AG Opposes Federal Plan to End Consumer Complaint Database: Says New Jersey Consumers Have a Right to Know

TRENTON – New Jersey Attorney General Gurbir S. Grewal today urged the federal Consumer Financial Protection Bureau (CFPB) not to eliminate or reduce public access to its Consumer Complaint Database, calling the database an important resource for individual New Jersey consumers and state consumer protection agencies alike.

In a letter to CFPB Acting Director Mick Mulvaney, Attorney General Grewal contends that ending or reducing public access to the CFPB database would run counter to the agency’s mission under the Dodd-Frank Act, and its obligations under the federal right-to-know law called the Freedom of Information Act.

Other states also have opposed restricting public access to the database, but New Jersey stands out because of its argument that restricting public access may violate federal law.

“Eliminating or restricting public access to the Consumer Complaint Database would not just be bad policy, but would also mark a sharp retreat from the Bureau’s statutory mandate and violate its obligations under the Freedom of Information Act ("FOIA"), Attorney General Grewal writes. “I encourage the Bureau to maintain or expand public access to consumer complaint information on the Bureau’s website, rather than limiting the information the federal government makes available to American consumers.”

Attorney General Grewal’s letter responds to a Request for Information that the CFPB published in the March 6, 2018 Federal Register. In its request, CFPB references “potential changes” under consideration relative to “the Bureau’s public reporting practices of consumer complaint information.” Acting Director Mulvaney intends to end public access to the database. Recently, Mulvaney told a banking industry conference he saw nothing in the law “that says I have to run a Yelp for financial services sponsored by the federal government.”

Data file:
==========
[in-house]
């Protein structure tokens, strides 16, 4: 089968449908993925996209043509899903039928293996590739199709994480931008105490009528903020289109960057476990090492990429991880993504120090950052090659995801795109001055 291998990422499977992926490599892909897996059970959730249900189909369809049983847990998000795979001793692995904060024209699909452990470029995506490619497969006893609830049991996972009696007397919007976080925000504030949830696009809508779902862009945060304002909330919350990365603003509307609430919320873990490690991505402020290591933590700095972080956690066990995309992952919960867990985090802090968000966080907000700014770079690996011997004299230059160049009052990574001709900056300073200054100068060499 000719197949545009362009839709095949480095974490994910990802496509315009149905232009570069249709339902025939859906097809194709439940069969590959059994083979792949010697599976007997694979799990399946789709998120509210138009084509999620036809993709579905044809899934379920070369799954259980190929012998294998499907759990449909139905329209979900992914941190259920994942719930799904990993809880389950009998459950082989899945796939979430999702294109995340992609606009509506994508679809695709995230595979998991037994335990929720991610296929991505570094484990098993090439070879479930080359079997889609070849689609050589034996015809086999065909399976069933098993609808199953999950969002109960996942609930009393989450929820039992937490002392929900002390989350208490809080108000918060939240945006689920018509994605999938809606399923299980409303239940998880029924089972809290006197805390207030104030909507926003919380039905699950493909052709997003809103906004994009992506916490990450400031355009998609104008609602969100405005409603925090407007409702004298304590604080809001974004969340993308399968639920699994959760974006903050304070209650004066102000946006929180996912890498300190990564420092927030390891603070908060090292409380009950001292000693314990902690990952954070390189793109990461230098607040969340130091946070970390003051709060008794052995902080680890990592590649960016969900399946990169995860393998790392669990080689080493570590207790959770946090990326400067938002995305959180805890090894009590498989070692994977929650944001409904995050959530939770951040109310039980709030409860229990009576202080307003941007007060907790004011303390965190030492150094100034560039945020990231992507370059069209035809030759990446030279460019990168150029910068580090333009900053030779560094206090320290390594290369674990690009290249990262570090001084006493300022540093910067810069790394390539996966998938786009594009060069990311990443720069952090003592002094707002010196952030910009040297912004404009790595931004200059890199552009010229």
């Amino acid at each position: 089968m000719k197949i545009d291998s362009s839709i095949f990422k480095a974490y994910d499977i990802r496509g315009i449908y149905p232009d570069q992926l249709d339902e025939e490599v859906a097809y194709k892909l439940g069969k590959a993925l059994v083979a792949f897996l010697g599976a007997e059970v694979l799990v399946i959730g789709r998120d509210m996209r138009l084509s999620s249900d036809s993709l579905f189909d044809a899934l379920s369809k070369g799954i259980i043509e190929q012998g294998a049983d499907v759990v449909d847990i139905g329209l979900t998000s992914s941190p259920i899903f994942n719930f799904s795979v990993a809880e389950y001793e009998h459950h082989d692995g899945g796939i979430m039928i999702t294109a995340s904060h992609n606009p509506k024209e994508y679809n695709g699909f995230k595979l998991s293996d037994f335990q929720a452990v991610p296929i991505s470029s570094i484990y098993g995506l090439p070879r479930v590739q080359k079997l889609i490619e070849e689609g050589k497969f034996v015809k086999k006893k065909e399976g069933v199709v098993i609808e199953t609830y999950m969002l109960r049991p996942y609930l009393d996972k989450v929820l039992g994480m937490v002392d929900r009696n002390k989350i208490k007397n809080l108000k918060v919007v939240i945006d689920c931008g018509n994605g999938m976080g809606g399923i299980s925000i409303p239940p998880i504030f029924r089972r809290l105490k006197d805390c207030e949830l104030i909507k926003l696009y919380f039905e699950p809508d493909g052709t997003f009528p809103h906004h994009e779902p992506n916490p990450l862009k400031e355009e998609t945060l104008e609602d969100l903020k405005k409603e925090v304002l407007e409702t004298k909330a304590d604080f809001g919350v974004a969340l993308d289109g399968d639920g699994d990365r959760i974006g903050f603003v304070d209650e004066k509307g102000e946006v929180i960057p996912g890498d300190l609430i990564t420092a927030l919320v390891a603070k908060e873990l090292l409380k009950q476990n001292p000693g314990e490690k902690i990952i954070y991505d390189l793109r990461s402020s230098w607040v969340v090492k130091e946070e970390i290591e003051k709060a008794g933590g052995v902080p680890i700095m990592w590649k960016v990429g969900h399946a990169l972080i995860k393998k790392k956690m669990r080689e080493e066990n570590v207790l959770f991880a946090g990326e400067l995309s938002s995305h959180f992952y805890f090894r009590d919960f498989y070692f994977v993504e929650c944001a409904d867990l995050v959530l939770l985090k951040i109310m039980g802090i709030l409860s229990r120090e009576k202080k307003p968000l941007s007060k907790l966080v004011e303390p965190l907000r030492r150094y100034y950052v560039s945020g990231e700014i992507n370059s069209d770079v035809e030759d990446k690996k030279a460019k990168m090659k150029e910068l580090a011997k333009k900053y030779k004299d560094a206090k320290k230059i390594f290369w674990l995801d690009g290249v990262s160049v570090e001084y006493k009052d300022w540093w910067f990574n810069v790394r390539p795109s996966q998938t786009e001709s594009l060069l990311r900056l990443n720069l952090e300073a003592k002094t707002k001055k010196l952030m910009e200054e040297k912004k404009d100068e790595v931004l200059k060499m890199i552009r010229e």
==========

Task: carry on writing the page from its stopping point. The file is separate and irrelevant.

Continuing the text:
In his letter, Attorney General Grewal cites Mulvaney’s comments and urges the Acting Director to set aside debate over whether the Dodd-Frank Act “expressly demands” easy public access to consumer complaint information in favor of asking what approach best serves the American public.

“The public database helps ensure that the markets for consumer financial products and services are more fair, transparent and competitive,” Attorney General Grewal notes.

Elsewhere in the letter, Attorney General Grewal observes that the existence of the CFPB database – which has been online since 2012 – has empowered consumers by improving their ability to make well-informed financial choices for themselves and their families.”

Attorney General Grewal goes on to point out that his office – which includes the New Jersey Division of Consumer Affairs – frequently draws on the public CFPB database to “monitor complaint trends, establish enforcement priorities and identify possible violations of consumer protection laws.”

Attorney General Grewal also reminds Acting Director Mulvaney that the Freedom of Information Act mandates that federal agencies “proactively disclose frequently-requested records – making these records electronically available to the public and updating them continuously.” The Consumer Complaint Database on the CFPB’s website allows the CFPB to comply with this open-government requirement.

In addition to submitting a letter encouraging the CFPB to maintain public access to its Consumer Complaint Database, Attorney General Grewal submitted a formal Freedom of Information Act request today seeking records that reflect the number of people who use the database.

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